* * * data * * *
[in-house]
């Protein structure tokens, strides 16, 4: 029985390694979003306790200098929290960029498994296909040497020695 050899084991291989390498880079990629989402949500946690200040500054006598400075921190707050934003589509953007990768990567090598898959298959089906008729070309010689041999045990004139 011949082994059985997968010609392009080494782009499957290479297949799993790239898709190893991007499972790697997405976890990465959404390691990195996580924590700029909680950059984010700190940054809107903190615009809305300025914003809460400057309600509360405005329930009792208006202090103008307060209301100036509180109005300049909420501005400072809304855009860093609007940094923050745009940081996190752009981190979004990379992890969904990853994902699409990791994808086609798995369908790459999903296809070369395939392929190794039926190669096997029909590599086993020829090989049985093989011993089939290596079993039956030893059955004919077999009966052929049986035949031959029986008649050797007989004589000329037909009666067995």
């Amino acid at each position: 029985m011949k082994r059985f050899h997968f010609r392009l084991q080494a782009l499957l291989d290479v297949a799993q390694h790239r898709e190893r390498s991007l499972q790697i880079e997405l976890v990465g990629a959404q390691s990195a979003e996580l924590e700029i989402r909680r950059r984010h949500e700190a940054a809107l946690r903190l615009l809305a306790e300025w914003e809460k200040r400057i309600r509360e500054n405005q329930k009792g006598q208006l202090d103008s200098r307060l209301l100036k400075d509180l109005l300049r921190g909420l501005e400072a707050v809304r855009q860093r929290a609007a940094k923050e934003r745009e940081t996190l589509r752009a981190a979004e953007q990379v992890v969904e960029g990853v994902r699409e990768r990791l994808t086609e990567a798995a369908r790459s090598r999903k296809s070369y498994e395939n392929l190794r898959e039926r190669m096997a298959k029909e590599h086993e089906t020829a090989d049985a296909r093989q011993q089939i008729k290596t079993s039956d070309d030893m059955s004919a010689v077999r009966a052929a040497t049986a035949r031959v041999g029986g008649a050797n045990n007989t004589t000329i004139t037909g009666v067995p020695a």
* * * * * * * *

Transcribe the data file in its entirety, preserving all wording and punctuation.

[in-house]
């Protein structure tokens, strides 16, 4: 029985390694979003306790200098929290960029498994296909040497020695 050899084991291989390498880079990629989402949500946690200040500054006598400075921190707050934003589509953007990768990567090598898959298959089906008729070309010689041999045990004139 011949082994059985997968010609392009080494782009499957290479297949799993790239898709190893991007499972790697997405976890990465959404390691990195996580924590700029909680950059984010700190940054809107903190615009809305300025914003809460400057309600509360405005329930009792208006202090103008307060209301100036509180109005300049909420501005400072809304855009860093609007940094923050745009940081996190752009981190979004990379992890969904990853994902699409990791994808086609798995369908790459999903296809070369395939392929190794039926190669096997029909590599086993020829090989049985093989011993089939290596079993039956030893059955004919077999009966052929049986035949031959029986008649050797007989004589000329037909009666067995």
């Amino acid at each position: 029985m011949k082994r059985f050899h997968f010609r392009l084991q080494a782009l499957l291989d290479v297949a799993q390694h790239r898709e190893r390498s991007l499972q790697i880079e997405l976890v990465g990629a959404q390691s990195a979003e996580l924590e700029i989402r909680r950059r984010h949500e700190a940054a809107l946690r903190l615009l809305a306790e300025w914003e809460k200040r400057i309600r509360e500054n405005q329930k009792g006598q208006l202090d103008s200098r307060l209301l100036k400075d509180l109005l300049r921190g909420l501005e400072a707050v809304r855009q860093r929290a609007a940094k923050e934003r745009e940081t996190l589509r752009a981190a979004e953007q990379v992890v969904e960029g990853v994902r699409e990768r990791l994808t086609e990567a798995a369908r790459s090598r999903k296809s070369y498994e395939n392929l190794r898959e039926r190669m096997a298959k029909e590599h086993e089906t020829a090989d049985a296909r093989q011993q089939i008729k290596t079993s039956d070309d030893m059955s004919a010689v077999r009966a052929a040497t049986a035949r031959v041999g029986g008649a050797n045990n007989t004589t000329i004139t037909g009666v067995p020695a």